For those who think this is the end-that is not true, in fact, it’s time to write the next and most beautiful chapter in your life yet. It might take time to realize you want that strength and finding that strength may be difficult, but the best thing you could do for yourself is learn to grow from your experiences. Think of things that might have gone wrong. Acknowledge that you and your significant other are human. There might have been mistakes made and it’s OKAY to make mistakes; it’s the only way you’ll learn not to repeat them in the future. This will only make for a better future for you! :) Strength also comes faster when you have a great support system. To get out of your low mood, get out there and enjoy a great time with your friends and family. Take up dancing or painting classes, read, give yourself a treat to the spa-Take care of yourself, improve yourself and have fun! Keep yourself surrounded and busy! Do things you love! Focus on yourself rather than anyone else, because you can do that best. Most importantly-Carry yourself with confident swag. Find your style and don’t be afraid to be who you are. Smile and let your confidence radiate and shine! Let everyone know, including yourself, that you’re happy no matter what and your happiness is not dependent on anybody, but you!
Monday, February 20, 2012
You could count me in on the bandwagon: To a certain extent, I, too, believe that Valentine’Day has become a “Hallmark Holiday”.
Don’t get me wrong, I guess it’s a great day for couples to rejoice and go through the ritualistic motions of giving flowers, candy, presents, and going on a romantic date. Besides the fact that such emotions, sentiments, and expressions of love shouldn’t just be an annual event, I don’t think it’s that bad of a day for couples necessarily, but the over-excessive bombardment of the idea of “being with your significant other” makes the day almost blind to the many other lovely people in your life for many people.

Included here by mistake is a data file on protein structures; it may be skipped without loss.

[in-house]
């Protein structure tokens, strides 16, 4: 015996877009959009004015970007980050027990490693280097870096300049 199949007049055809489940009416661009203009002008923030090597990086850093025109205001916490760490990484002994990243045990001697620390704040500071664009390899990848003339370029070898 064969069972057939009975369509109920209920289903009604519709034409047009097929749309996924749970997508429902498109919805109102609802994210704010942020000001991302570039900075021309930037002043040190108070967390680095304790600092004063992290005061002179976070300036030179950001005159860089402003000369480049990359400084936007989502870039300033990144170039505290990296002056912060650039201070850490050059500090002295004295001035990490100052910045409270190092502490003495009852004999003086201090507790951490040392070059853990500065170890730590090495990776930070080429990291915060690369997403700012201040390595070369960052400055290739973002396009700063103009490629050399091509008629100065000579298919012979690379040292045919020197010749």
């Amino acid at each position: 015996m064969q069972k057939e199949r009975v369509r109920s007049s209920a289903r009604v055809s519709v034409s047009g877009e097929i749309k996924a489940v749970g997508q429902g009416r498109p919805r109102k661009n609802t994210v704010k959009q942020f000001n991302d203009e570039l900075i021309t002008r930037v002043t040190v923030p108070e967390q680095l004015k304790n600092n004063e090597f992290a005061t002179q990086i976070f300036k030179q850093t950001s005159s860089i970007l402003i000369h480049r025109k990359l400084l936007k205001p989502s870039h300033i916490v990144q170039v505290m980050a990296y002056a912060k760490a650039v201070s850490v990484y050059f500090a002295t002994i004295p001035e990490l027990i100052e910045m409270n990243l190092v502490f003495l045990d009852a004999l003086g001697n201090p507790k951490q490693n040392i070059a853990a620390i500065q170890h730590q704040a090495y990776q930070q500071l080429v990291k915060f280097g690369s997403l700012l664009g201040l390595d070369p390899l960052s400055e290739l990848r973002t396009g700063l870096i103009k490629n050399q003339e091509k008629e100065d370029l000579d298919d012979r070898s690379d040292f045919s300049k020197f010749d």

One of the most complaints I hear of this day, is how especially aware people are of their relationship status if they’re not in a relationship-resulting in joke of a day, “anti-valentine” sentiments, or a straight-up “kick-it” night for those who can’t handle the idea of being single on this day or are made especially lonely by this hallmark holiday. This money makin’ scheme might have succeeded, but it seems to me that this holiday has become depressing for those who aren’t in a blossoming relationships-and no, I’m not only talking about “the single ladies.”
Besides funny statuses like, “RIP to all the virginities to be lost tonight LOL” and “hopeful” statuses like, “God looked down on you and said I’m saving this one for a special someone,” it was interesting to hear a different perspective. My mother, a nurse, works at a nursing home and told me how she found one of her geriatric patients crying on Valentine’s Day. She was crying in remembrance of the past and how she used to spend every Valentine’s Day together with their children, always planning something special for the six children. Today, it’s been years since her husband passed away and her six kids have dumped her at a nursing home, rarely calling-even on annual events like Valentine’s Day, which was a special family event for her.
Stories like these are what makes me think that Valentine’s Day has turned into more of a selfish event than the selfless day of expressing your love. It’s become more about the “significant other,” than your family, your friends-and when the day gives single people to really care for those other loved people in their lives, they feel especially depressed and lonely about not being “loved,” blind to all the love that truly surrounds them.
Some, who can’t deal with the fact of being single, go on and decide to get themselves into some bad…sh-tuff. For those souls, I’d recommend watching this video. Actually, it's a good one for everybody-watch it.
So folks, I urge you to be thankful of what you have. Imagine those friends, those family members, those people around you and evaluate the impact of their existence in your life. Now imagine if they were not in your life….Exactly, you most probably can’t. So, go on and appreciate the people around you. Just send a card or you can even by them flowers, like a nice member of our class did for the whole class. It’s just a wonderful thing to do and it will make you feel nice too.